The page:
The beginning of the end of crappy music?

March 22, 2007 | By | 2 Replies More

[E]ven though people are spending as much time in their cars as they used to, consumers have been turning off music stations in droves. 27 per cent since 2001, I believe, about on par with the declines of CD sales.

You would think this means people are just listening to stolen music played on their Ipod Nanos, but consider this: Sales from independent labels are actually holding steady.

To oversimplify things just a little, this indicates that the labels have been putting out a steady stream of prepackaged junk in an effort to appease the radio programmers and that consumers have been rejecting it.

In his post on Huffpo, Jacob Bernstein puts much of the blame on the commercial consolidation of radio.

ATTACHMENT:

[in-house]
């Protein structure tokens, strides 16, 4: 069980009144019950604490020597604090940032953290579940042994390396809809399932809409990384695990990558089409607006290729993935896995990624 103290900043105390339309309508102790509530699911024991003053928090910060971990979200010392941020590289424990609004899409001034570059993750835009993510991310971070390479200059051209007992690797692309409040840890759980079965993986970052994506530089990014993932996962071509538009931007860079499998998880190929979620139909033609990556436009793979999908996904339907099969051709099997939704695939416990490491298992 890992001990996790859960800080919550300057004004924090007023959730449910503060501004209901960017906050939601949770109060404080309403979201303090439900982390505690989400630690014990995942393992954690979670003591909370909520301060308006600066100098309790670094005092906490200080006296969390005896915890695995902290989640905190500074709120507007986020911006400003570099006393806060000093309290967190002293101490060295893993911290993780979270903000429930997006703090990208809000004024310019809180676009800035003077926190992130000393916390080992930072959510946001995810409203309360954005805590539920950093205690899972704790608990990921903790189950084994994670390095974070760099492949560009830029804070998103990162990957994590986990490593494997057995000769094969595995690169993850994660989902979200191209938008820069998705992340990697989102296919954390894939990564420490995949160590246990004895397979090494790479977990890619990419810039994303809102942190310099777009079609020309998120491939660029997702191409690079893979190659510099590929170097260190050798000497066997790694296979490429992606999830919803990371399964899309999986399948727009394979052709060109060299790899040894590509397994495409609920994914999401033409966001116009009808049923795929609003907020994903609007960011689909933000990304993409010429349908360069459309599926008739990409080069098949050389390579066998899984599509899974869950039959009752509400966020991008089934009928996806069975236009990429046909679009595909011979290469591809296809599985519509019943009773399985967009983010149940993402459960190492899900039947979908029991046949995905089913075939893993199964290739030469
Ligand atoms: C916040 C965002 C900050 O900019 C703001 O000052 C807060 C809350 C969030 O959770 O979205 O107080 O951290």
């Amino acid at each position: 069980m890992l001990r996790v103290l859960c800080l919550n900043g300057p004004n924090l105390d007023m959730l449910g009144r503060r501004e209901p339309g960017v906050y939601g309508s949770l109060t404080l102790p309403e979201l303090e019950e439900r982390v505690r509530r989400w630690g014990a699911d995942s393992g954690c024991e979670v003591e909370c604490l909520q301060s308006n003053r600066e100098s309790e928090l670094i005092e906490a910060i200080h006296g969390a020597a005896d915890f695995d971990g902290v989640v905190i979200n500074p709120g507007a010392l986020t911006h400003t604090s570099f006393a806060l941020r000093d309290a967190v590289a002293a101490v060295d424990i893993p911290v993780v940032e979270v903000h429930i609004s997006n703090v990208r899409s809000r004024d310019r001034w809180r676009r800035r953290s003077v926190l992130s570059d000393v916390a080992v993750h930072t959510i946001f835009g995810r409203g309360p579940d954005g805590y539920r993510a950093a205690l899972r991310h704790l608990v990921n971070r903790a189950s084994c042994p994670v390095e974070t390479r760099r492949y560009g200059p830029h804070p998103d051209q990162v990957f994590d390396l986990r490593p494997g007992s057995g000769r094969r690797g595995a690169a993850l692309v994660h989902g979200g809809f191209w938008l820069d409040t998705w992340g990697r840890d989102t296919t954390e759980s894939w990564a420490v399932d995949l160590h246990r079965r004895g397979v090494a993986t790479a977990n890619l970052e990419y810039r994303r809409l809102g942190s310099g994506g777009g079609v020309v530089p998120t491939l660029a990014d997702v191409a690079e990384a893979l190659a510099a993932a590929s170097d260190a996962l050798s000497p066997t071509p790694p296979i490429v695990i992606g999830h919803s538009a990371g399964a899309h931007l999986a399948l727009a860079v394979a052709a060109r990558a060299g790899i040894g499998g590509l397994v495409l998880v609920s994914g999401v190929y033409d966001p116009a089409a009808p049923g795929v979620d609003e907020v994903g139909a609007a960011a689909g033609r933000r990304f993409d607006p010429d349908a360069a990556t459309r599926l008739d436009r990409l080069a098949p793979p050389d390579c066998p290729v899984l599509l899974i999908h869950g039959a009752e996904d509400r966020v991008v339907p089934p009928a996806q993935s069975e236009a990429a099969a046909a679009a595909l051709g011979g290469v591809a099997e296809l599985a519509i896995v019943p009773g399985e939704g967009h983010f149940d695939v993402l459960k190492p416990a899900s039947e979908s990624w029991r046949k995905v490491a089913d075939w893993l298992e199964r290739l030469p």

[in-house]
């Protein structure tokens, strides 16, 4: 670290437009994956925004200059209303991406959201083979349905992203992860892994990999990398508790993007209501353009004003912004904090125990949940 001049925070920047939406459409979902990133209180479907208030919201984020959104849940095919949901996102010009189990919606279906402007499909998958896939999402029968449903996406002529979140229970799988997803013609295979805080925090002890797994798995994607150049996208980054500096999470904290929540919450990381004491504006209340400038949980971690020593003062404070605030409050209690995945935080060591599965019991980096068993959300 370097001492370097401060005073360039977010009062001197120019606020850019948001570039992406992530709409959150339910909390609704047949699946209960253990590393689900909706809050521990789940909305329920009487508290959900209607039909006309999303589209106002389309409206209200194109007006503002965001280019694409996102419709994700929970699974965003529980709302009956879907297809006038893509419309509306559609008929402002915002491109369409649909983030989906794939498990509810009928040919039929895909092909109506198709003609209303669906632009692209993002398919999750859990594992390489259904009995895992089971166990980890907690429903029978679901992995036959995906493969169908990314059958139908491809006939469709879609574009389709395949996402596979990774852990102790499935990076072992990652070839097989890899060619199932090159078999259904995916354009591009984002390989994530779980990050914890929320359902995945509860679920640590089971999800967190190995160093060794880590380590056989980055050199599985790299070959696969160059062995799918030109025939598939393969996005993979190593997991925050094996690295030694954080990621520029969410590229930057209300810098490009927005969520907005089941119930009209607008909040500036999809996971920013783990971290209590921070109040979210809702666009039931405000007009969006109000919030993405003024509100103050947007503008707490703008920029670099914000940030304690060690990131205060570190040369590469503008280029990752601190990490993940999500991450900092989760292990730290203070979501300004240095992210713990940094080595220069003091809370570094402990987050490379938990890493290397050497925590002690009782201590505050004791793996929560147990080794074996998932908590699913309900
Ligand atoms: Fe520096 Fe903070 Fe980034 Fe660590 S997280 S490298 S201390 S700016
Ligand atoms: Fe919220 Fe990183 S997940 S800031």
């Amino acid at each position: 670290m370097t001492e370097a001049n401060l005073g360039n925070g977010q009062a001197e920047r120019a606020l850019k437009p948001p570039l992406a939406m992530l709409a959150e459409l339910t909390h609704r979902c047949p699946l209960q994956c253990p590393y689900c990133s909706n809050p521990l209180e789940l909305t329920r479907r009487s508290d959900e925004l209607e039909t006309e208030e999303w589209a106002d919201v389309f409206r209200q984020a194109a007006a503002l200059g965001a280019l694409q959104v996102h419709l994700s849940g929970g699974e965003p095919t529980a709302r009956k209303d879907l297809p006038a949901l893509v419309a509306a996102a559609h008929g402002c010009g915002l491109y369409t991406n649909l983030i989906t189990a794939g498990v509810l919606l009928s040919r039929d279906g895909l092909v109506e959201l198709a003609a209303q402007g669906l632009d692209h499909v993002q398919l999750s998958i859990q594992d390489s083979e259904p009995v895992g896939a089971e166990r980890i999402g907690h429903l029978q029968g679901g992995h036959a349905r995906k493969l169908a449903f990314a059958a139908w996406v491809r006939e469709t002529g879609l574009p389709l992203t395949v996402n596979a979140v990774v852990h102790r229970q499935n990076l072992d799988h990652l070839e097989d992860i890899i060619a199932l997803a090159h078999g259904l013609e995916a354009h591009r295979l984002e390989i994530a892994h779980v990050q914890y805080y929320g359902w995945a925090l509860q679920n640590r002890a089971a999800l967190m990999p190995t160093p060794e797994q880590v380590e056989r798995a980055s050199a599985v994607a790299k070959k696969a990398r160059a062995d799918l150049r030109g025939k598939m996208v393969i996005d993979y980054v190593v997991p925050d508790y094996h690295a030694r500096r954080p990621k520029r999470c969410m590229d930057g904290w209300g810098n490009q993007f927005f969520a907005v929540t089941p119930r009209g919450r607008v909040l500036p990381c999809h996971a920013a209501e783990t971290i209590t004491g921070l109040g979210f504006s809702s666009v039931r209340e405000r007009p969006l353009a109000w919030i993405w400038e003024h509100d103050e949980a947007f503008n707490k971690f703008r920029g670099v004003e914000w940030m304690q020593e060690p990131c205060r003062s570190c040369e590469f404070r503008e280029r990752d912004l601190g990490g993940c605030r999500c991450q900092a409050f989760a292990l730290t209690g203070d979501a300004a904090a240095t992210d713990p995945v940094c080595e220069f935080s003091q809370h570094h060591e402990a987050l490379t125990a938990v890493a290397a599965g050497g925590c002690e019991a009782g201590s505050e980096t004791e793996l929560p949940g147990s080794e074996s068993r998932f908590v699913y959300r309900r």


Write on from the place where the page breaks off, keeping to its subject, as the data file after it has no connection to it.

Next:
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Category: Media, music

About the Author ()

Erich Vieth is an attorney focusing on consumer law litigation and appellate practice. He is also a working musician and a writer, having founded Dangerous Intersection in 2006. Erich lives in the Shaw Neighborhood of St. Louis, Missouri, where he lives half-time with his two extraordinary daughters.

Comments (2)

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  1. Jason Rayl says:

    No. There has been crap music always, ever since Aristotle and the Platonists did a cover version of that old Sumerian ballad "By The Time I Get to Uruk."

    This is because there is a market for crap music.

    But it ain't the only market, so this may be a relief of sorts, and none too soon.

  2. Tim Hogan says:

    Crappy music is always with us. Since the end of the 70's its been all moan, drone, and talk. Rock on, The Who!

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